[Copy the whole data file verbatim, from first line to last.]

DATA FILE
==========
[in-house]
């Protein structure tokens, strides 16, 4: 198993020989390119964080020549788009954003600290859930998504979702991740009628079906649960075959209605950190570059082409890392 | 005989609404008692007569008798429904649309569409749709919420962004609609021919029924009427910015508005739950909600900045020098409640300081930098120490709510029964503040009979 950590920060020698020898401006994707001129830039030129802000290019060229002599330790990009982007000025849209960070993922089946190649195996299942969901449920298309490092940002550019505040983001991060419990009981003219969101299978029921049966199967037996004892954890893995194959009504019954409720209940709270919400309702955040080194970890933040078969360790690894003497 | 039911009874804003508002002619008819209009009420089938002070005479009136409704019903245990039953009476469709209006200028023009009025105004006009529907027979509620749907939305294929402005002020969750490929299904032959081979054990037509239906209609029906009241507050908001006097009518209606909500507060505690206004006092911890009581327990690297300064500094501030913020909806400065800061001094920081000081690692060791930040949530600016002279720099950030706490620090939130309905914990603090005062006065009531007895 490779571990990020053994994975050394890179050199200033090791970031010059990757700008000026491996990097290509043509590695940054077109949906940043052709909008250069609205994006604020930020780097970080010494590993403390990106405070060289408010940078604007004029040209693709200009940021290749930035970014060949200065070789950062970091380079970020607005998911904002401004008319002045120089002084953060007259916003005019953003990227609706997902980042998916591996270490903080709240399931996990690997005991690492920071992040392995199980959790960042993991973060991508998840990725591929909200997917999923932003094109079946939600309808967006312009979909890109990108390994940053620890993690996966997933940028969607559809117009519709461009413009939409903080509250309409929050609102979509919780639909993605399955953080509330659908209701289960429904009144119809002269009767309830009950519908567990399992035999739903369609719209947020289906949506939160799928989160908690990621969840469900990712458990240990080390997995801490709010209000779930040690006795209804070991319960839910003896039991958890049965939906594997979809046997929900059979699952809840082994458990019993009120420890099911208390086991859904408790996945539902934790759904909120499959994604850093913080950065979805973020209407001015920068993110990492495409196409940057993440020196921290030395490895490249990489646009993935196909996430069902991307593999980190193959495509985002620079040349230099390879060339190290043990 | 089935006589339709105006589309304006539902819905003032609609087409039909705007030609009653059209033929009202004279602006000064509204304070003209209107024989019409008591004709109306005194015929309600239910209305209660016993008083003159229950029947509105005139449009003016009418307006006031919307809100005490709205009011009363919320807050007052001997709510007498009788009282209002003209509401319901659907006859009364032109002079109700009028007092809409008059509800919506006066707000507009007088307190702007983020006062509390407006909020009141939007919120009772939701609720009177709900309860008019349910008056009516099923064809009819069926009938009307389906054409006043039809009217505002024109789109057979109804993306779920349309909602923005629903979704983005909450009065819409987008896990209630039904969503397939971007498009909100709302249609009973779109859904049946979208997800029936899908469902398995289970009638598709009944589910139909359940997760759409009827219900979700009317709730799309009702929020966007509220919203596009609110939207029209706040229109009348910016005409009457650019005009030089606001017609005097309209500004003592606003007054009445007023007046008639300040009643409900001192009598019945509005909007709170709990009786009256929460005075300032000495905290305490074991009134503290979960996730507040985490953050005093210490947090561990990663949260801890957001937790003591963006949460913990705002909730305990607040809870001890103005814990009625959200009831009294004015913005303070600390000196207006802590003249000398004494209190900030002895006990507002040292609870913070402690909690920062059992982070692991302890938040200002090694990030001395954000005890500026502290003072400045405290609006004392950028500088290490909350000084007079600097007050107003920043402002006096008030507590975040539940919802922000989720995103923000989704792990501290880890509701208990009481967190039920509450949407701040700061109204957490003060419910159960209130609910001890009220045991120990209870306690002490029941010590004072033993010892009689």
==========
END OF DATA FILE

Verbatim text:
[in-house]
């Protein structure tokens, strides 16, 4: 198993020989390119964080020549788009954003600290859930998504979702991740009628079906649960075959209605950190570059082409890392 | 005989609404008692007569008798429904649309569409749709919420962004609609021919029924009427910015508005739950909600900045020098409640300081930098120490709510029964503040009979 950590920060020698020898401006994707001129830039030129802000290019060229002599330790990009982007000025849209960070993922089946190649195996299942969901449920298309490092940002550019505040983001991060419990009981003219969101299978029921049966199967037996004892954890893995194959009504019954409720209940709270919400309702955040080194970890933040078969360790690894003497 | 039911009874804003508002002619008819209009009420089938002070005479009136409704019903245990039953009476469709209006200028023009009025105004006009529907027979509620749907939305294929402005002020969750490929299904032959081979054990037509239906209609029906009241507050908001006097009518209606909500507060505690206004006092911890009581327990690297300064500094501030913020909806400065800061001094920081000081690692060791930040949530600016002279720099950030706490620090939130309905914990603090005062006065009531007895 490779571990990020053994994975050394890179050199200033090791970031010059990757700008000026491996990097290509043509590695940054077109949906940043052709909008250069609205994006604020930020780097970080010494590993403390990106405070060289408010940078604007004029040209693709200009940021290749930035970014060949200065070789950062970091380079970020607005998911904002401004008319002045120089002084953060007259916003005019953003990227609706997902980042998916591996270490903080709240399931996990690997005991690492920071992040392995199980959790960042993991973060991508998840990725591929909200997917999923932003094109079946939600309808967006312009979909890109990108390994940053620890993690996966997933940028969607559809117009519709461009413009939409903080509250309409929050609102979509919780639909993605399955953080509330659908209701289960429904009144119809002269009767309830009950519908567990399992035999739903369609719209947020289906949506939160799928989160908690990621969840469900990712458990240990080390997995801490709010209000779930040690006795209804070991319960839910003896039991958890049965939906594997979809046997929900059979699952809840082994458990019993009120420890099911208390086991859904408790996945539902934790759904909120499959994604850093913080950065979805973020209407001015920068993110990492495409196409940057993440020196921290030395490895490249990489646009993935196909996430069902991307593999980190193959495509985002620079040349230099390879060339190290043990 | 089935006589339709105006589309304006539902819905003032609609087409039909705007030609009653059209033929009202004279602006000064509204304070003209209107024989019409008591004709109306005194015929309600239910209305209660016993008083003159229950029947509105005139449009003016009418307006006031919307809100005490709205009011009363919320807050007052001997709510007498009788009282209002003209509401319901659907006859009364032109002079109700009028007092809409008059509800919506006066707000507009007088307190702007983020006062509390407006909020009141939007919120009772939701609720009177709900309860008019349910008056009516099923064809009819069926009938009307389906054409006043039809009217505002024109789109057979109804993306779920349309909602923005629903979704983005909450009065819409987008896990209630039904969503397939971007498009909100709302249609009973779109859904049946979208997800029936899908469902398995289970009638598709009944589910139909359940997760759409009827219900979700009317709730799309009702929020966007509220919203596009609110939207029209706040229109009348910016005409009457650019005009030089606001017609005097309209500004003592606003007054009445007023007046008639300040009643409900001192009598019945509005909007709170709990009786009256929460005075300032000495905290305490074991009134503290979960996730507040985490953050005093210490947090561990990663949260801890957001937790003591963006949460913990705002909730305990607040809870001890103005814990009625959200009831009294004015913005303070600390000196207006802590003249000398004494209190900030002895006990507002040292609870913070402690909690920062059992982070692991302890938040200002090694990030001395954000005890500026502290003072400045405290609006004392950028500088290490909350000084007079600097007050107003920043402002006096008030507590975040539940919802922000989720995103923000989704792990501290880890509701208990009481967190039920509450949407701040700061109204957490003060419910159960209130609910001890009220045991120990209870306690002490029941010590004072033993010892009689």